4. Startup accelerator. As opposed to a startup incubator, which typically deals with startups barely hatched, an accelerator focuses on a later stage startup, with an existing product and proven business model, looking for rapid growth. This usually involves more attention to organizational, operational, and strategic challenges.

  5. Osmosis marketing. This concept promotes the idea that any brand's image -- and resulting success -- is achieved more effectively through the osmosis of pervasive blog buzz and tweet-trending than traditional marketing methods. Osmosis marketing is the hot new term for word-of-mouth advertising.

  6. Social mobile web. Responsive web technology that re-sizes text and images to fit any screen is the norm with new websites. As tablets are replacing magazines on your coffee table, and smart-phones are replacing portable computers, you need to make sure that your content is able to be viewed, shared, and bought on the new mobile devices.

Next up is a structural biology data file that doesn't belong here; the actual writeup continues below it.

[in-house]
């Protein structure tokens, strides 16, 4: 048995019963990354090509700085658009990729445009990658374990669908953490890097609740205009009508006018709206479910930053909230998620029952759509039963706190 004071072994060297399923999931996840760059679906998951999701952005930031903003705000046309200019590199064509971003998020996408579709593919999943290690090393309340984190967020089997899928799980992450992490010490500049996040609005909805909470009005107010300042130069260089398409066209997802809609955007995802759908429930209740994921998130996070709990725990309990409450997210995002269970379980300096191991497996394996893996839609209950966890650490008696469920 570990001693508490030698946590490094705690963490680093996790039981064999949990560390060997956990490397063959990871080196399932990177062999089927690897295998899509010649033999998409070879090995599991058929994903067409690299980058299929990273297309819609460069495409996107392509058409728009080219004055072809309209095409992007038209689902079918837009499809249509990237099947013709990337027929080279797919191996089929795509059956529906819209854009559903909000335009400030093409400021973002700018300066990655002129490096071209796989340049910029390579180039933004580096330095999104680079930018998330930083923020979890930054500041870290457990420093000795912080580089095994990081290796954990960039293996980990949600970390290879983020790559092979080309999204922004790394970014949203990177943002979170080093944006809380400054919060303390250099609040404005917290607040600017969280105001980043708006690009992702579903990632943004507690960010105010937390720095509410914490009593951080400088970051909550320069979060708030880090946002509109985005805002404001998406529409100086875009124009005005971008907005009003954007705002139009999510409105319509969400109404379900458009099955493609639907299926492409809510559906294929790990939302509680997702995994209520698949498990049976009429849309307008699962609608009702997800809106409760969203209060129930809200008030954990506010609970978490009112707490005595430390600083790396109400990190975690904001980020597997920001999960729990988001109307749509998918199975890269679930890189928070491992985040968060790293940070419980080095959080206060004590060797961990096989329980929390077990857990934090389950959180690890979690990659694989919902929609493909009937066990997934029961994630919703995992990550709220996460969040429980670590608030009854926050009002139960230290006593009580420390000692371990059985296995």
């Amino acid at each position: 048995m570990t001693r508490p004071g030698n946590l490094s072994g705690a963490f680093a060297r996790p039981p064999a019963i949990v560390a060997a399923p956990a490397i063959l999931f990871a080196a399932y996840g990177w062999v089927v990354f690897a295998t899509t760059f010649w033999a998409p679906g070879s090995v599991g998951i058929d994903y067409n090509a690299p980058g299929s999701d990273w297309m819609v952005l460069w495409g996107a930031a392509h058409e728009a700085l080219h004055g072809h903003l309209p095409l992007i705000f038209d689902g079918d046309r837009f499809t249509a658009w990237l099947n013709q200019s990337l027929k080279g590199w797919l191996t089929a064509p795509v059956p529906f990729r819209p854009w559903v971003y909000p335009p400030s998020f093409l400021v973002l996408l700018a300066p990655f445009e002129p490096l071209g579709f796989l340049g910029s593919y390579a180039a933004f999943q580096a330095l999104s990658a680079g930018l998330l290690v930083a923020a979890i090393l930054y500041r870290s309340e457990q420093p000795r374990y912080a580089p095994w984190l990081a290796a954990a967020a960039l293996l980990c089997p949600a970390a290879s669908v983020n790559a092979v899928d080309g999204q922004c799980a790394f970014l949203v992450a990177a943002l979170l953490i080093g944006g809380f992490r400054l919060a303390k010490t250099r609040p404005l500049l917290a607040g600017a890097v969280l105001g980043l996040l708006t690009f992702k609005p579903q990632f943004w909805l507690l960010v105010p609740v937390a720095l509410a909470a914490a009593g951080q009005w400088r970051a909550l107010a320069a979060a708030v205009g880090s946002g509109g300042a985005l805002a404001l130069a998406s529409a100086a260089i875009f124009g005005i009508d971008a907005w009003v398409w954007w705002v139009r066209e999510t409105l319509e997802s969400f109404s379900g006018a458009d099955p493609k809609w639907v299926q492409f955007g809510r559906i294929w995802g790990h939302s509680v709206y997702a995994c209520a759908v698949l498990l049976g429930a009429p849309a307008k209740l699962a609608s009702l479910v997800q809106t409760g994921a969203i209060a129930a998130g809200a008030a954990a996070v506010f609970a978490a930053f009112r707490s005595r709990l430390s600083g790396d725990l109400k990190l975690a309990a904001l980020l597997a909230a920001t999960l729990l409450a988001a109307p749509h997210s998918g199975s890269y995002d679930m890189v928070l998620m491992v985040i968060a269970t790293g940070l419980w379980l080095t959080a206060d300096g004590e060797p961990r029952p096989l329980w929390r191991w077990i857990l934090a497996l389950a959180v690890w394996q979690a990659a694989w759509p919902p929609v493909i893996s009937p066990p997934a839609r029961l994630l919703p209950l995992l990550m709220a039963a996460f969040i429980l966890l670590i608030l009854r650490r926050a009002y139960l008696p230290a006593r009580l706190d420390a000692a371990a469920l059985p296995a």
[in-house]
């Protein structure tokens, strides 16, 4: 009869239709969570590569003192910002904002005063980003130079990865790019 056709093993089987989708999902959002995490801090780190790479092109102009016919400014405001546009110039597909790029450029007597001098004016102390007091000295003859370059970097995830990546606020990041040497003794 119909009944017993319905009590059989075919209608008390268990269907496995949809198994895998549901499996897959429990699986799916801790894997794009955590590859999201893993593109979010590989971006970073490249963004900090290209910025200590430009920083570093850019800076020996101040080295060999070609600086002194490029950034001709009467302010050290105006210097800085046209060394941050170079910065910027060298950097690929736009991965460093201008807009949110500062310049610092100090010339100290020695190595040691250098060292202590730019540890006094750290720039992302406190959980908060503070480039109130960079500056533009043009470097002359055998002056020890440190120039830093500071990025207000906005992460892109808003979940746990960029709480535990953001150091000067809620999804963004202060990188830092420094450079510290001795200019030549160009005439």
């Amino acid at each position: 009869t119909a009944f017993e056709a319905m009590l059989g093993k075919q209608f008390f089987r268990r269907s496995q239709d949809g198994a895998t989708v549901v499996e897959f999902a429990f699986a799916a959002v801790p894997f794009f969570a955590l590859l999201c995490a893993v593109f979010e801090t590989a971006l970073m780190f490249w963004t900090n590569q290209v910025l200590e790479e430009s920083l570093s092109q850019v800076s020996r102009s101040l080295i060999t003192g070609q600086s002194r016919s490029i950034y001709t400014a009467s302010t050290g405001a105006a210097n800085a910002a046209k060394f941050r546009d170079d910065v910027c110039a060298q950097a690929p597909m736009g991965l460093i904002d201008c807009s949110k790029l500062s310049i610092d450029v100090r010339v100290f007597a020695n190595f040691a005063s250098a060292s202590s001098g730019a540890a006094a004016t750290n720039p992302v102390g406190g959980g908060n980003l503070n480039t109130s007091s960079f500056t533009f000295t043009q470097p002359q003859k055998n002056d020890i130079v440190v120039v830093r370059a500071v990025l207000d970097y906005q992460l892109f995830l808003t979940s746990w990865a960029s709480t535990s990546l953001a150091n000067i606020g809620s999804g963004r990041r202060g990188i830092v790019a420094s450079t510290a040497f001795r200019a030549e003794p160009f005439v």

7. Gamification. This is the use of game-thinking and game mechanics in business applications for marketing, to enhance user engagement, accelerate revenue flow, and expedite application learning. Rewards include becoming the “mayor” of an entertainment location via FourSquare, to winning badges via a Badgeville campaign.

  8. Startup pivot. A pivot is a quick change of direction or strategic correction by a startup, based on customer feedback or changes in technology and the marketplace. Over time, this pivoting may lead an entrepreneur away from their original vision, but not away from the common principles that drive any business.

  9. Ramen-profitable. This is a startup that proclaims to be cash-flow positive, but actually makes just enough money to cover basic living expenses, such as toilet paper, running water and instant ramen noodles for survival (no salary for the founders). This buys you time and credibility with investors, until the big bet really starts to pay off.